For the great faith reposed on him, it is the newly appointed prime minister who in turn will have to prove his new credential before the House by securing a vote of confidence within a specified time. By not doing so, the President not only ignored the applicable constitutional conventions, but also abdicated his constitutional powers to those people who were not entitled to this.

In other words, if the President authentically believed that the Maoists had the fresh electoral mandate -- at least more than the rest of the minor parties in the House, Maoist chairman Puspa Kamal Dahal should have been quickly appointed as the prime minister (recognizing that he is a cut above others in this regard). It would have been logical for the President, in such a situation, to ask Dahal either to form a consensus government, or failing it, go for a government with simple majority -- in each case giving primacy to his first right to form the government.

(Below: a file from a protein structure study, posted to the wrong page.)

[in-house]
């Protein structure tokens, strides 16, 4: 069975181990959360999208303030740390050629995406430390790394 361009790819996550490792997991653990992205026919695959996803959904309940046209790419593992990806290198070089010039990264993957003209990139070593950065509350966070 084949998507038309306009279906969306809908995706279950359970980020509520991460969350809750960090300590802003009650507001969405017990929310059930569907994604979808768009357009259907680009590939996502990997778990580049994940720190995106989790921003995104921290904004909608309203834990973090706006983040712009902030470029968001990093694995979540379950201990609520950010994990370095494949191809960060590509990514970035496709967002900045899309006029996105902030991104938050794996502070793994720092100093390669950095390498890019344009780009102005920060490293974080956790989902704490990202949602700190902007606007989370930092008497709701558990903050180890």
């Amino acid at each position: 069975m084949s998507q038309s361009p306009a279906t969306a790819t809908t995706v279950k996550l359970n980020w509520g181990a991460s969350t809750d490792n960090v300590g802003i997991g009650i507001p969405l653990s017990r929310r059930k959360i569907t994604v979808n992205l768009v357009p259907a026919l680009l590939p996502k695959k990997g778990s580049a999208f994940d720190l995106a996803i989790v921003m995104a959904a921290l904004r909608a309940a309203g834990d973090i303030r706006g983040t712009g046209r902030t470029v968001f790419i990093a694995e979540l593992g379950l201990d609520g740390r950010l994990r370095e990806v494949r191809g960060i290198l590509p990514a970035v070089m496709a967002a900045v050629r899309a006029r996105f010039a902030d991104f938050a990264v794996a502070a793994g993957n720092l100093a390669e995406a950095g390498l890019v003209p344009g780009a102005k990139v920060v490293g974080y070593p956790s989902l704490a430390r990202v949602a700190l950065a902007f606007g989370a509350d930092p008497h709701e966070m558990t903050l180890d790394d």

Article 55A of the Constitution, which provides for the vote of confidence, would have served as an important institution to check the new prime minister, had he failed to muster necessary support. Apparently, the Maoists were not allowed to negotiate with the minor parties based on their newfound status in the House.

No doubt, both the President and the Maoist leaders were misguided about the applicable constitutional process. The President was advised to ask the CPN (Maoist) chairman -- the leader of the largest party in the Constituent Assembly -- to form a consensus within seven days to provide a new government to the people.

Later, this one week bizarre timeframe was extended to another three days. The CPN (Maoist) chairman was then advised to go around seeking support of the other minor parties -- without first asking the President to appoint him as the Prime Minister before he really started embarking on this process.